Veterans deserve more from us when their service ends


Courtesy of WikiCommons

American soldiers “Raising the Flag on Iwo Jima,” by Joe Rosenthal, Feb. 23, 1945

Veteran’s Day should not be the only day that we give our attention and appreciation to our U.S. military. We are a nation at war, and this Veteran’s Day, and every day, our country’s military members risk their lives both here at home and around the globe to ensure the security and freedom of America and all that stand within. By joining the military, America’s men and women are practically signing on the dotted line that they are willing to give their lives so that we may live free. Veterans serving travel to far away places from their loved ones for long periods of time often in dangerous locations.

But despite this sacrifice, veterans come home with great challenges upon returning from war and long-term deployments. With this selfless career comes sacrifice. When transitioning from military service, men and women face issues such as mental illness due to Post Traumatic Stress Disorder, homelessness and unemployment. 

The greatest thing America can do for its military is to increase public awareness of these issues, and emphasize the importance of understanding and appreciating the sacrifice our all-volunteer service force makes every day. Americans, in return, should invest their money and time into building upon the work that the Department of Veterans Affairs (VA) is doing to support our veterans. Raising donations and contributing to programs such as “The Soldiers Project” and the “Coming Home Project” will help to provide these services for those who need it. It is also crucial for the private sector to look to hire veterans upon their return stateside, either through incentive programs or out of gratitude and responsibility.

The data regarding some veterans’ mental health issues upon return home is unsettling. According to the House Committee on Oversight and Reform, veterans are 1.5 times more likely to take their own life than non-veterans. The suicide rate for our veterans between the ages of 18 and 34 rose by almost 80% within the last couple decades. So far, $1 billion has been invested in suicide prevention, however, it is not enough. The well-being of our military should be worth much more to the U.S.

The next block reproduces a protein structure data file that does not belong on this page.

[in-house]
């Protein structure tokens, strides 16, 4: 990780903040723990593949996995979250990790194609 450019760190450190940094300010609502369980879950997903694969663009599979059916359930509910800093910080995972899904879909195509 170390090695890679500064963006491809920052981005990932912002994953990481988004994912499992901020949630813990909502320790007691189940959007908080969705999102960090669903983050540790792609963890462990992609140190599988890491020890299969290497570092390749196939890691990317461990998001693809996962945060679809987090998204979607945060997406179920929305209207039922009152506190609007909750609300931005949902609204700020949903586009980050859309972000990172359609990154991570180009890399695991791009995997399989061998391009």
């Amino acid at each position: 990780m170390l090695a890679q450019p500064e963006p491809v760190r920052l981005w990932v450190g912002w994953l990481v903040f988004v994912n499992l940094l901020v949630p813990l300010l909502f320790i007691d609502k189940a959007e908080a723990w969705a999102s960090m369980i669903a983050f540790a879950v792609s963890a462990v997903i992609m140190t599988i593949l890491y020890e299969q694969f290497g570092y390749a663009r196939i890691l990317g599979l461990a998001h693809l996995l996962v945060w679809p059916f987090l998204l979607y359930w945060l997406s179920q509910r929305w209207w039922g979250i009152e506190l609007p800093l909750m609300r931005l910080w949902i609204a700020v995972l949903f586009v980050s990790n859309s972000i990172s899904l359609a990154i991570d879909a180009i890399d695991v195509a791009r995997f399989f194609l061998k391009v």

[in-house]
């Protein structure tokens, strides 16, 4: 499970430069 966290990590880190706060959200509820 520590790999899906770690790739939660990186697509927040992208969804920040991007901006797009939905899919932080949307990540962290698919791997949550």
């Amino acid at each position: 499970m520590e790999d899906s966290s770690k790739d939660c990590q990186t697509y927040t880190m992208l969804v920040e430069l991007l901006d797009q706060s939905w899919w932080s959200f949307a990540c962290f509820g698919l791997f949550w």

There are resources that are essential to and appreciated by those who support veterans, however, they are poorly funded. In 2019, 87% of the VA’s total budget was designated for medical programs. Out of this 87%, only 4.3% was left for mental health services, funding over 18.9 million mental health outpatient visits. Visits have increased by 162,000 visits over the 2018 estimate and will continue to increase as we should encourage more veterans to get the help they need.

Unfortunately, service members face more challenges upon returning home that affect their quality of life. According to the U.S. Department of Housing and Urban Development, 40,056 veterans are homeless every night. These veterans are suffering from poverty, lack of nutritional meals, lack of basic health care, mental health issues and dismal living conditions due to the lack of family and other support. No person who has worn the uniform and defended our home should be without a place to call home.

The VA does care for homeless veterans and provides specialized programs that supply health care and connect them with community resources securing rehabilitative, transitional and permanent beds for the homeless. These programs are very poorly funded. Again, increased government funding and an increase of public awareness and donations will help the VA continue and build upon the work they have done. 

Millions upon millions of American servicemen and women have given their lives in service throughout our history. Many more will go on to do so in the future. To honor their memory, we as a nation should be running at the opportunity to support those who have returned home. Not only on Veteran’s Day, but every day of the year.